[cryptome] Re: Looks like DHS sabotaged a FOIA request on Cryptome

  • From: douglas rankine <douglasrankine2001@xxxxxxxxxxx>
  • To: cryptome@xxxxxxxxxxxxx
  • Date: Fri, 5 Feb 2016 23:16:27 +0000

Excellent, Michael...but, may I kindly suggest that you take it further next time...along the lines I have suggested...(and our other colleagues who indulge in such practices of course). There is nuffink better than a bureacrat taking advice from someone likr your goodself and adopting it as their own with their masters, if you have the inclination and the time. I promise you, you will find it quite fruitful over time...and such an approach will build respect for you, as well as being listened to and your advice will become of value, to both them and us (whoever them and us are...):-) .

Personally, may I say, how much impressed I am with the way that folks on this mailing list are working and co-ordinating their activities in gathering, collating, storing and spreading information en masse via the FOIA and passing it on to the internet population who are interested in such matters. I particularly like the way in which questions are being posed in such a way that helps the member of staff who is dealing with it, by pre- sifting and sorting the information, so that the requests are more precise and that only the first pages of documents are being requested, which saves much time.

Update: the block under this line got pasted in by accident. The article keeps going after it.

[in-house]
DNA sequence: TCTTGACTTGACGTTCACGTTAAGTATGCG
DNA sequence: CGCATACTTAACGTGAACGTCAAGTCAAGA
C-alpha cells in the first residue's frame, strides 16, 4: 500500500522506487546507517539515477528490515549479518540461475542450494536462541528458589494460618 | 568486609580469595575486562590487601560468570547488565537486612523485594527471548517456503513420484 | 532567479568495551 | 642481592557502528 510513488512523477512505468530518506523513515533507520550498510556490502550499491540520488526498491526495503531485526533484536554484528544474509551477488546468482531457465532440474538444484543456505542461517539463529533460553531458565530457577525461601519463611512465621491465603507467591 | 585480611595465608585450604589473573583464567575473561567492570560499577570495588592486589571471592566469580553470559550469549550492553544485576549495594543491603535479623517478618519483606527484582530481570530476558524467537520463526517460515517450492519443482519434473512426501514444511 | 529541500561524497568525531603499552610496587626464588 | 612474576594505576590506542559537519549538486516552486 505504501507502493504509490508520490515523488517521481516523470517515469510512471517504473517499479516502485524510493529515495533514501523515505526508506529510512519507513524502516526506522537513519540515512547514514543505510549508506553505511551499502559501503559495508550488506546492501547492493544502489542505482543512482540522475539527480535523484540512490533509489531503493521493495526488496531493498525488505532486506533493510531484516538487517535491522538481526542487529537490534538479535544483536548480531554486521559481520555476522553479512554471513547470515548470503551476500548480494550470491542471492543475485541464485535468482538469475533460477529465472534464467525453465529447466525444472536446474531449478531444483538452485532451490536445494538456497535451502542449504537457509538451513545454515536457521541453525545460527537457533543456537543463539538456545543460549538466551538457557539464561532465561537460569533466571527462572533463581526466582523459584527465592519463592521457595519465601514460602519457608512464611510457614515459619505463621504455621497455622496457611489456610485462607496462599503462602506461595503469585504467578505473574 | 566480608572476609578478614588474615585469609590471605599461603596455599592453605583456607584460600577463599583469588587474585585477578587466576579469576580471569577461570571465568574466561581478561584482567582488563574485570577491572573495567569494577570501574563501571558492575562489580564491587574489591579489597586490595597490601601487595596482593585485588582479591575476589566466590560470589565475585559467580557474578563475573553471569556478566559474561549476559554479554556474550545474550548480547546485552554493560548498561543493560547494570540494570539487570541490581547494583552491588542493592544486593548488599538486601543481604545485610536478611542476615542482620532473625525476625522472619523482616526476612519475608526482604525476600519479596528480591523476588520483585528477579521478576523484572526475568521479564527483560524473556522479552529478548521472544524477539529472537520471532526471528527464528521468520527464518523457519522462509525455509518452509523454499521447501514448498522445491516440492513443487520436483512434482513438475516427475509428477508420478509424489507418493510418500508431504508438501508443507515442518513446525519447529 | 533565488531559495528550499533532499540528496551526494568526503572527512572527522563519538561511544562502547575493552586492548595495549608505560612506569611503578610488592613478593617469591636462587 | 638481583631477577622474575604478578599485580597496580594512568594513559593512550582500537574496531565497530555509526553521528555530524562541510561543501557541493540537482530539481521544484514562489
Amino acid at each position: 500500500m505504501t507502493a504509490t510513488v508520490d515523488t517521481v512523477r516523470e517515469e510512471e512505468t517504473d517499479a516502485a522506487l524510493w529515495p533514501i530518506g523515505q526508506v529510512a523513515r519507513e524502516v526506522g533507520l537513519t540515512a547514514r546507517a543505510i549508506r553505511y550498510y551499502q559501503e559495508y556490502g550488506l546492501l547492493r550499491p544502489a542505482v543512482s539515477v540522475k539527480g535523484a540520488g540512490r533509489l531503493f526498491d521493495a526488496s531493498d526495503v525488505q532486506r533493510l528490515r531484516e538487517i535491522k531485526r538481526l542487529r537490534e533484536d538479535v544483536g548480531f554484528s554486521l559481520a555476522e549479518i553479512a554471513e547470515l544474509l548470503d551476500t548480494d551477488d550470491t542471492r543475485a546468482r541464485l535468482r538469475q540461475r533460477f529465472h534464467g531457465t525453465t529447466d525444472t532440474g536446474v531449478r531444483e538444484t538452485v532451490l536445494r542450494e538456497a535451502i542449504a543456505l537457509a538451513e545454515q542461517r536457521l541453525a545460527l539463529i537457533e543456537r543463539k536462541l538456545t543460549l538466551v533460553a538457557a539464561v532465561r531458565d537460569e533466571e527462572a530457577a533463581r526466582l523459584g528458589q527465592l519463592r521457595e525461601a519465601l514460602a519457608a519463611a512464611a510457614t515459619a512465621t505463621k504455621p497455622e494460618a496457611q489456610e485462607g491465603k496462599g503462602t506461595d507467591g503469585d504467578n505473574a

Perhaps one day, we will develop a request algorithm, which delivers positive positives and negative negatives etc...;-) . Benjamin Franklin developed such a system way back in the time of the Founding Fathers, when America was struggling for independence from the English yoke. He called it bootstrapping...way ahead of his time, and still relevant today. And he didn't have a computer at his elbow...just his wits.

On 05/02/2016 22:55, Michael Best wrote:

I appealed the FBI rejection straightaway, saying something to the effect of "if the exact name and number of the file isn't specific enough, than nothing possibly could be."

On Fri, Feb 5, 2016 at 5:39 PM, douglas rankine <douglasrankine2001@xxxxxxxxxxx <mailto:douglasrankine2001@xxxxxxxxxxx>> wrote:

    Sometimes, a nicely worded letter to the powers that be at the
    FBI, (or other co-responding organisation)  i.e. to those who deal
    with the problem, pointing out their error, in a most helpful way,
    and offering to help, and asking why you have found that the
    information is available elsewhere and why didn't they know about
    it, took account of it, or develop efficient systems  which work
    on behalf of the taxpayer and requesters...or, in the alternative,
    would they have any objection to you and other researchers,
    helping them by working alongside them, in a purely voluntary way,
    by informing them of where the sources are.  In this way, you and
    they would be helping the citizens and the organisations which
    represent the people and the state, by making openness and
    transparancy much cheaper and more informative to the citizenry in